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‘Isolated’ horror, ‘Alienated’ fun

Greg Alexandropoulos
Connector Contributor

“Alien: Isolation,” the new horror game from The Creative Assembly, is an attempt to finally make good on the “Alien” franchise. This series has been an endless pit of terrible video game releases for the past several years and has needed a serious injection of quality control.

Let’s make this clear: “Alien: Isolation” is not terrible; it is, however, heavily flawed and unnecessarily lengthy. It will scare you, infuriate you, intrigue you and bore you all the way to the end.

Horror games are a tricky business, so, in that regard, I can understand some of “Alien”’s flaws. How do you keep a player on the edge of their seat for hours on end, biting their nails, hoping to reach the conclusion? It’s all about the pacing and player empowerment. “Alien” stumbles on both aspects.

“Alien” is made up of two main gameplay elements: long stretches of walking and puzzle-solving, meant to build tension, and long sessions of horror – moments where the Alien, or other foes, are stalking you as you sneak around the ship.

The tension-building moments are generally very good. You walk the halls of the Sevestapol spacecraft, taking in the creepy scenery, while solving puzzles to progress the plot. There are many moments where you think something is going to jump out and scare you… but it never comes.

The sound design does a good job setting up the atmosphere, with subtle effects reinforcing the dark, abandoned rooms and hallways. On top of this, the other characters, whether human or android, are interesting and will keep your attention during the non-combat sections of the game. Unfortunately, the other aspects of “Alien,” the horror and combat sections, are very weak.

The main foe of the game, the Alien (called the “creature”), is initially terrifying. However, this fear quickly turns to annoyance, and this annoyance becomes infuriating.

In the first half of the game, your character has no means to defend herself against the Alien if she is spotted. On top of this, the Alien kills you instantly if it finds you. Normally, this is okay in horror titles; having a lack of power is a part of the fear factor. However, “Alien: Isolation” has no checkpoints and very rarely auto-saves; the save system is made up of manual save stations scattered across the ship. This means you will be re-doing 20- or 30-minute segments of the game over and over again if you fail a stealth section. (Trial and error + no checkpoints = frustration.) This issue is remedied later on, as you obtain weapons to fend off the Alien.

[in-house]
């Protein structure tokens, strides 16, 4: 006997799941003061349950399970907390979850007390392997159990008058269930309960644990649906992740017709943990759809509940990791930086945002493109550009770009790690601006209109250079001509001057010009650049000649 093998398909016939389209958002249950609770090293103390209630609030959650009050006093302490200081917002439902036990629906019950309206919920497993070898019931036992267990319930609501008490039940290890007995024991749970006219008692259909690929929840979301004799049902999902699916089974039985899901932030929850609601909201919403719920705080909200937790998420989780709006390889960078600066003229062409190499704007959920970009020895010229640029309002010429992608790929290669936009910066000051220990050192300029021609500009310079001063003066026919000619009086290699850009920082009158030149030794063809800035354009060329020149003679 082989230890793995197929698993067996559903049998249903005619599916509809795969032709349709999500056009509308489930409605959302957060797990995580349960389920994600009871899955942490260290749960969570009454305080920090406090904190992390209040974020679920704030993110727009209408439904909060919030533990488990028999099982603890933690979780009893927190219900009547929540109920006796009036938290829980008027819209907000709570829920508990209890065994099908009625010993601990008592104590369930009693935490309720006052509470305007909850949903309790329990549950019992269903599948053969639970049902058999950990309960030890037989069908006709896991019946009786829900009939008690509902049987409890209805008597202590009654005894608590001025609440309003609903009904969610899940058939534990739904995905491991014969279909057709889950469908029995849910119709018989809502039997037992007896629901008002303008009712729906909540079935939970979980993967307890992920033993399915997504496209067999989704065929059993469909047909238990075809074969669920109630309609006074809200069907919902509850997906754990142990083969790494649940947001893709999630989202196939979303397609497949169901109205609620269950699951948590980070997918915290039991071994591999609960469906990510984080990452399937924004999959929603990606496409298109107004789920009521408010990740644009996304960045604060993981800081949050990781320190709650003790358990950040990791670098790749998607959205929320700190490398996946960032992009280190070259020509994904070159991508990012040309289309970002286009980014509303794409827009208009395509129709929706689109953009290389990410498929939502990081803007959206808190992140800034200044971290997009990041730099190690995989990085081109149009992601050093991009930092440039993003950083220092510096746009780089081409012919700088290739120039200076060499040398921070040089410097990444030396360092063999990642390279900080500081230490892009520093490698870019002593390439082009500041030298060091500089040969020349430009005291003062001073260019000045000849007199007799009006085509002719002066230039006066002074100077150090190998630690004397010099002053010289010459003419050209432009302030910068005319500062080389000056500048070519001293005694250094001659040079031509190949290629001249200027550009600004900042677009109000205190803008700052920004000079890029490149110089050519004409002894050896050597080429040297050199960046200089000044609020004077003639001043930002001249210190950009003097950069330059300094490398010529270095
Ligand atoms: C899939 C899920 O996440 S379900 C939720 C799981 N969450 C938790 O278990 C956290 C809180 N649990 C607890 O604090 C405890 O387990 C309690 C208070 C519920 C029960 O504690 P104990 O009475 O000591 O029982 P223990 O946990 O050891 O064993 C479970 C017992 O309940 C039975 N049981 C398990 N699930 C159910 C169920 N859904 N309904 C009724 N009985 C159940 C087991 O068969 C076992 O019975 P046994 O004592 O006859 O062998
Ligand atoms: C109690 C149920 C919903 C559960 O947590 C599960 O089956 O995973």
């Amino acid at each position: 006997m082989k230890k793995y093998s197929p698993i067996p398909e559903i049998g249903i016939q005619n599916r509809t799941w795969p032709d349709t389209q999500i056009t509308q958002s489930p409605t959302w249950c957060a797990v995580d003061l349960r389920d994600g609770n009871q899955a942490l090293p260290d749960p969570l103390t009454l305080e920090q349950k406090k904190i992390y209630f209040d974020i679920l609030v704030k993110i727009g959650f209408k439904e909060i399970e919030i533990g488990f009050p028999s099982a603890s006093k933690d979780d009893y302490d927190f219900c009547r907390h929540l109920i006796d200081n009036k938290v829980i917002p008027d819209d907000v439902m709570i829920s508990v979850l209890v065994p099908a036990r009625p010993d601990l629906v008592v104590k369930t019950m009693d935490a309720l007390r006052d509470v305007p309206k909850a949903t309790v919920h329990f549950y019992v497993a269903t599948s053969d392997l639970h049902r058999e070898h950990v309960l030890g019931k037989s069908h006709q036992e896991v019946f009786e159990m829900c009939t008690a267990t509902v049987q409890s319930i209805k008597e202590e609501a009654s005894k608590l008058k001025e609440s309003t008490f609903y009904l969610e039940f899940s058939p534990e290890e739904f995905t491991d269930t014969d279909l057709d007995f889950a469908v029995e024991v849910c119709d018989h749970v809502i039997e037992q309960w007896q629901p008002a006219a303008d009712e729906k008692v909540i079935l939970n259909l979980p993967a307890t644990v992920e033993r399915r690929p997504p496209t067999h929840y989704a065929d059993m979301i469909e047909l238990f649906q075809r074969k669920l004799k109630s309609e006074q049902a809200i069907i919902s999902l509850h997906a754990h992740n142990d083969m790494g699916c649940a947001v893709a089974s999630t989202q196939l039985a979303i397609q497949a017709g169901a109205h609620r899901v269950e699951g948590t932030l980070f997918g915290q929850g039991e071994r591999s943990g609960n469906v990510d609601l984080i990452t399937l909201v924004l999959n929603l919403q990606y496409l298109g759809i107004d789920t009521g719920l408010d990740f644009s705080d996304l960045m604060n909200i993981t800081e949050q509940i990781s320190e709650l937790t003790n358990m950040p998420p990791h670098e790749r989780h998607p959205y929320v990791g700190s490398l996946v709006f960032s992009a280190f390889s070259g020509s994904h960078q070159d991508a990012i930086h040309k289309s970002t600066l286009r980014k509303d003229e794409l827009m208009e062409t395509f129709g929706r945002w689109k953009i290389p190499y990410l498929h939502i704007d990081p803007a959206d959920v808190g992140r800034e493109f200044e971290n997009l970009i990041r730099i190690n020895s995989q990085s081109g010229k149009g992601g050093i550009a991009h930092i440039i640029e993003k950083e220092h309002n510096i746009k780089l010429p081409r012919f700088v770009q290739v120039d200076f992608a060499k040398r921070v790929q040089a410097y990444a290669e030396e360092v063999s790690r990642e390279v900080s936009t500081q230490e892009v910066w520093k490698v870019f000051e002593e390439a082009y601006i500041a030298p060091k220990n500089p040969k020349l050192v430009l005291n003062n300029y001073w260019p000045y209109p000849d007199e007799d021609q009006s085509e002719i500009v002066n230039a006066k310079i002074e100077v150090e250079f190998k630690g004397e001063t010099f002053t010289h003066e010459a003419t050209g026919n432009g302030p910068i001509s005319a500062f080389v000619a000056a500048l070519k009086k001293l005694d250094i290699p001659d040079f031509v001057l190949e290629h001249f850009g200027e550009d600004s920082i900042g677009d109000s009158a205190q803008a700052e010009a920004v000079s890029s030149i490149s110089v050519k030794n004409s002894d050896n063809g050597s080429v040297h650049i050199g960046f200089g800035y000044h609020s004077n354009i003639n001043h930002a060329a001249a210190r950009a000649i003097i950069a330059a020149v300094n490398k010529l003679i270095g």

Unfortunately, this comes after a dozen hours of frustration is already done. It will absolutely grate on your nerves and it causes the game to break one major rule of horror: you have to care about your character. If you get killed over and over again, it’s going to break the immersion: you are going to stop caring and it will ultimately ruin the experience.

Punishment and challenge are two different things, and “Alien: Isolation” fails to be challenging.

The game also goes on far too long and you’ll be begging for it to end after awhile. This is a six- or seven-hour game stretched into a 20-hour experience. There is too much backtracking and needless padding. The player may start to wonder how much game they are actually playing, versus how many times they are just redoing sections. This fact, coupled with the endless reloading of save points, makes “Alien: Isolation” a chore to play.

It’s unbelievably tedious and infuriating; it outstays its welcome by about a dozen hours and is not fun to play at all. The pace becomes a crawl of rage-inducing stealth sections and one-hit deaths, all the way up to its unsatisfying conclusion.

There is some good to be had here, but it’s buried beneath an excess of filler and illogical gameplay balancing.


Final Grade: C 

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